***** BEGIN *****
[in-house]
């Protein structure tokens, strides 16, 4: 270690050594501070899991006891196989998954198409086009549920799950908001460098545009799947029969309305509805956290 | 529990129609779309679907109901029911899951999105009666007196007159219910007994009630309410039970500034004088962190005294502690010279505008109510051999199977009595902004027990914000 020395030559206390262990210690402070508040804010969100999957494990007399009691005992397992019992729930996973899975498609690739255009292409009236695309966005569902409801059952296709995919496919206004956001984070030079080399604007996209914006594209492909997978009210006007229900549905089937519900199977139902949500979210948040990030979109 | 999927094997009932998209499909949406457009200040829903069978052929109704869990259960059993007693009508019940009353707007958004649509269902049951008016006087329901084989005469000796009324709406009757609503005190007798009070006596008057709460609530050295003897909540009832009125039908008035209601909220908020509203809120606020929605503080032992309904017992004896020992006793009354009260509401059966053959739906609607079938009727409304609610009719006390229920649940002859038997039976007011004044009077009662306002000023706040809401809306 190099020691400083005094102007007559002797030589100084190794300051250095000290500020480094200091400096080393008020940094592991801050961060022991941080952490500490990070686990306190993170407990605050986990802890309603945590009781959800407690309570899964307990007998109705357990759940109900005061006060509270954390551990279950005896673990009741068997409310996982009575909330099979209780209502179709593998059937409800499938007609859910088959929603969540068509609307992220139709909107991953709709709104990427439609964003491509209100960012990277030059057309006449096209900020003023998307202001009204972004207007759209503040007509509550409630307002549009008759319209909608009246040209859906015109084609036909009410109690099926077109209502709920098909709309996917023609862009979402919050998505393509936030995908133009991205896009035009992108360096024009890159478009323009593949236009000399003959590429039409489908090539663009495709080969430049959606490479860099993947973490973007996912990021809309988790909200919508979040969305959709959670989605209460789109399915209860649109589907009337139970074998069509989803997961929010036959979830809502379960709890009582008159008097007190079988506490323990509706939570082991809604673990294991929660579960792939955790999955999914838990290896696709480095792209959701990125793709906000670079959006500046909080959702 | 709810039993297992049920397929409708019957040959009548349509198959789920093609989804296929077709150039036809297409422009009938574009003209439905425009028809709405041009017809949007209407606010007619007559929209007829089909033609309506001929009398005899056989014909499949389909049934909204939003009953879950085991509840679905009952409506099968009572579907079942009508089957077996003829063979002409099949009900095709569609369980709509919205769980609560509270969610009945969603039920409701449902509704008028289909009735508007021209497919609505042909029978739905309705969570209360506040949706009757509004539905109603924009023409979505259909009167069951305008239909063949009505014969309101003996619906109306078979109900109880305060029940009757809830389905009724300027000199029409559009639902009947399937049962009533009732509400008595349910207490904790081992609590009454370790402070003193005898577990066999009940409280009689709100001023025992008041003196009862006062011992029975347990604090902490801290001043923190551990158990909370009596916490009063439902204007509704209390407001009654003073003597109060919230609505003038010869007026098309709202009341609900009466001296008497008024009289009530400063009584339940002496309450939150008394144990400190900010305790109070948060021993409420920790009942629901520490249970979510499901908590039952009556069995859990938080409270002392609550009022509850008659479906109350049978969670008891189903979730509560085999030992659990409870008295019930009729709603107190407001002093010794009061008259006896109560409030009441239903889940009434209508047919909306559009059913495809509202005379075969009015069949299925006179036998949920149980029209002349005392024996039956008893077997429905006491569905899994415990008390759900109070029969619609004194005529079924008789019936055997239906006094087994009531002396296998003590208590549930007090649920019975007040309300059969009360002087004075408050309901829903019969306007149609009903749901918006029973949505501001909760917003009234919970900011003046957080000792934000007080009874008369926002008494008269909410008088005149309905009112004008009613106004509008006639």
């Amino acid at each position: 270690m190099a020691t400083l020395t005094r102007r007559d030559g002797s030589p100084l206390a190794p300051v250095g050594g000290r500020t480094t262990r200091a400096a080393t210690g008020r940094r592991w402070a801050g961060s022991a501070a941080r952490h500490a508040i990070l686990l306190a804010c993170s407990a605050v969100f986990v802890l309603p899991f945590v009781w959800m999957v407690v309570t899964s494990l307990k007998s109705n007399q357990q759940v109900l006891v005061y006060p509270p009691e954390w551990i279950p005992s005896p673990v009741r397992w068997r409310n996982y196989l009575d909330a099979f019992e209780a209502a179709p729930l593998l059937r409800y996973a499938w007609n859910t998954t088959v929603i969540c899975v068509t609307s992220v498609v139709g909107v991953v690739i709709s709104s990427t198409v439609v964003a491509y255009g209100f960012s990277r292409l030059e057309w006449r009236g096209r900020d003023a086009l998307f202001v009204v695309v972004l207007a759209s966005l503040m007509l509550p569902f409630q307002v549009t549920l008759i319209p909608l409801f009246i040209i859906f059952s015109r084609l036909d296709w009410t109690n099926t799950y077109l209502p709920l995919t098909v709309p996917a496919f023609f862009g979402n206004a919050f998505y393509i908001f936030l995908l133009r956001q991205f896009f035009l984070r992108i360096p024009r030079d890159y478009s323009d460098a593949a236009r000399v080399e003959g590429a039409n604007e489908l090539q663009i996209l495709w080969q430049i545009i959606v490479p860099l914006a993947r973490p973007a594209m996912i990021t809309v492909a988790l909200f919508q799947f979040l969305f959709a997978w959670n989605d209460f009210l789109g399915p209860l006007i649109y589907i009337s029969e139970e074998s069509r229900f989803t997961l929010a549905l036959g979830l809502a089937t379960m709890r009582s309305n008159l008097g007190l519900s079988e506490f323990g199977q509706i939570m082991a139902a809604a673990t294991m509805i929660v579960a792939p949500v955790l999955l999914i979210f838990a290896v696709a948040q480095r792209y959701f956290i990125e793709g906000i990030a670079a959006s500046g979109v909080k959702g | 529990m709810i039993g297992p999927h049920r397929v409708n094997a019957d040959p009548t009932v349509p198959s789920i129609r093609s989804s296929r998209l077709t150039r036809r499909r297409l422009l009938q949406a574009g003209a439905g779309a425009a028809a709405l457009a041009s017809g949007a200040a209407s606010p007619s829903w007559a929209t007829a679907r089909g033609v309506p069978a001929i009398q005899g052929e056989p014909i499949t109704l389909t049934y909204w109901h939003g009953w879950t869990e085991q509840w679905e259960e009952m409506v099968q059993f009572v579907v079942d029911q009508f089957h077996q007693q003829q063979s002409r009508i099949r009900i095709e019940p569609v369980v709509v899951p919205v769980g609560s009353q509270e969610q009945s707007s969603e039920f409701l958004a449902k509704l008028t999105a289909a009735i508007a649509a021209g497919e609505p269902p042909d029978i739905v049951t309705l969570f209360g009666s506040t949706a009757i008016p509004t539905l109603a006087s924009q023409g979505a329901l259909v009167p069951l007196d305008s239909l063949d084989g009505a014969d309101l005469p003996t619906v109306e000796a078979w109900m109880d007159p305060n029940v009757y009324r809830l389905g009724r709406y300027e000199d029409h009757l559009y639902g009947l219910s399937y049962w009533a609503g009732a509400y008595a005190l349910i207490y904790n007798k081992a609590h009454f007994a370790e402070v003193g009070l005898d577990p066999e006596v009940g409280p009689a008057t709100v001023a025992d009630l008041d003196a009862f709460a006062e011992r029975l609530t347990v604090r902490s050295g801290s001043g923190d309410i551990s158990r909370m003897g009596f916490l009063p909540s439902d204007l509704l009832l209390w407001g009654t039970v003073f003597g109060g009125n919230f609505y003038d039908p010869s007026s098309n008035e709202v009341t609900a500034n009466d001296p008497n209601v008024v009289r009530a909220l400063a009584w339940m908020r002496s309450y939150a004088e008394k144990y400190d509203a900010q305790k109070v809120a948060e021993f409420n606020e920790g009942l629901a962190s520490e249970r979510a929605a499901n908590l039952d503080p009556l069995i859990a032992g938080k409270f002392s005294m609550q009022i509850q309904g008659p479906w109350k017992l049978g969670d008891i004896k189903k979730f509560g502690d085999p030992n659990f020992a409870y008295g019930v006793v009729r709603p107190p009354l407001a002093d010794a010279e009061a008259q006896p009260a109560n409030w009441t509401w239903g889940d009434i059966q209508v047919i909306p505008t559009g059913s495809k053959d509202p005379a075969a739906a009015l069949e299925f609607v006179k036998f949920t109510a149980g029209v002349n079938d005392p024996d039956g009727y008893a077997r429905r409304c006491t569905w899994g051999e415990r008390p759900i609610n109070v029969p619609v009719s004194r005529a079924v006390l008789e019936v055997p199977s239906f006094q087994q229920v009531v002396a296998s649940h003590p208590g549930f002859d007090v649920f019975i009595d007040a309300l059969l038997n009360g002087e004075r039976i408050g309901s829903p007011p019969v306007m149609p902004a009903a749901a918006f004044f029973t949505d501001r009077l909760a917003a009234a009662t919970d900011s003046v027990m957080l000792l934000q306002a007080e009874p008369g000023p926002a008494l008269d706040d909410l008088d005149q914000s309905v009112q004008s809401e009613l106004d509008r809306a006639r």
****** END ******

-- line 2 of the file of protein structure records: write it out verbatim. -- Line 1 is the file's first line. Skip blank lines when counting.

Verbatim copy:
């Protein structure tokens, strides 16, 4: 270690050594501070899991006891196989998954198409086009549920799950908001460098545009799947029969309305509805956290 | 529990129609779309679907109901029911899951999105009666007196007159219910007994009630309410039970500034004088962190005294502690010279505008109510051999199977009595902004027990914000 020395030559206390262990210690402070508040804010969100999957494990007399009691005992397992019992729930996973899975498609690739255009292409009236695309966005569902409801059952296709995919496919206004956001984070030079080399604007996209914006594209492909997978009210006007229900549905089937519900199977139902949500979210948040990030979109 | 999927094997009932998209499909949406457009200040829903069978052929109704869990259960059993007693009508019940009353707007958004649509269902049951008016006087329901084989005469000796009324709406009757609503005190007798009070006596008057709460609530050295003897909540009832009125039908008035209601909220908020509203809120606020929605503080032992309904017992004896020992006793009354009260509401059966053959739906609607079938009727409304609610009719006390229920649940002859038997039976007011004044009077009662306002000023706040809401809306 190099020691400083005094102007007559002797030589100084190794300051250095000290500020480094200091400096080393008020940094592991801050961060022991941080952490500490990070686990306190993170407990605050986990802890309603945590009781959800407690309570899964307990007998109705357990759940109900005061006060509270954390551990279950005896673990009741068997409310996982009575909330099979209780209502179709593998059937409800499938007609859910088959929603969540068509609307992220139709909107991953709709709104990427439609964003491509209100960012990277030059057309006449096209900020003023998307202001009204972004207007759209503040007509509550409630307002549009008759319209909608009246040209859906015109084609036909009410109690099926077109209502709920098909709309996917023609862009979402919050998505393509936030995908133009991205896009035009992108360096024009890159478009323009593949236009000399003959590429039409489908090539663009495709080969430049959606490479860099993947973490973007996912990021809309988790909200919508979040969305959709959670989605209460789109399915209860649109589907009337139970074998069509989803997961929010036959979830809502379960709890009582008159008097007190079988506490323990509706939570082991809604673990294991929660579960792939955790999955999914838990290896696709480095792209959701990125793709906000670079959006500046909080959702 | 709810039993297992049920397929409708019957040959009548349509198959789920093609989804296929077709150039036809297409422009009938574009003209439905425009028809709405041009017809949007209407606010007619007559929209007829089909033609309506001929009398005899056989014909499949389909049934909204939003009953879950085991509840679905009952409506099968009572579907079942009508089957077996003829063979002409099949009900095709569609369980709509919205769980609560509270969610009945969603039920409701449902509704008028289909009735508007021209497919609505042909029978739905309705969570209360506040949706009757509004539905109603924009023409979505259909009167069951305008239909063949009505014969309101003996619906109306078979109900109880305060029940009757809830389905009724300027000199029409559009639902009947399937049962009533009732509400008595349910207490904790081992609590009454370790402070003193005898577990066999009940409280009689709100001023025992008041003196009862006062011992029975347990604090902490801290001043923190551990158990909370009596916490009063439902204007509704209390407001009654003073003597109060919230609505003038010869007026098309709202009341609900009466001296008497008024009289009530400063009584339940002496309450939150008394144990400190900010305790109070948060021993409420920790009942629901520490249970979510499901908590039952009556069995859990938080409270002392609550009022509850008659479906109350049978969670008891189903979730509560085999030992659990409870008295019930009729709603107190407001002093010794009061008259006896109560409030009441239903889940009434209508047919909306559009059913495809509202005379075969009015069949299925006179036998949920149980029209002349005392024996039956008893077997429905006491569905899994415990008390759900109070029969619609004194005529079924008789019936055997239906006094087994009531002396296998003590208590549930007090649920019975007040309300059969009360002087004075408050309901829903019969306007149609009903749901918006029973949505501001909760917003009234919970900011003046957080000792934000007080009874008369926002008494008269909410008088005149309905009112004008009613106004509008006639």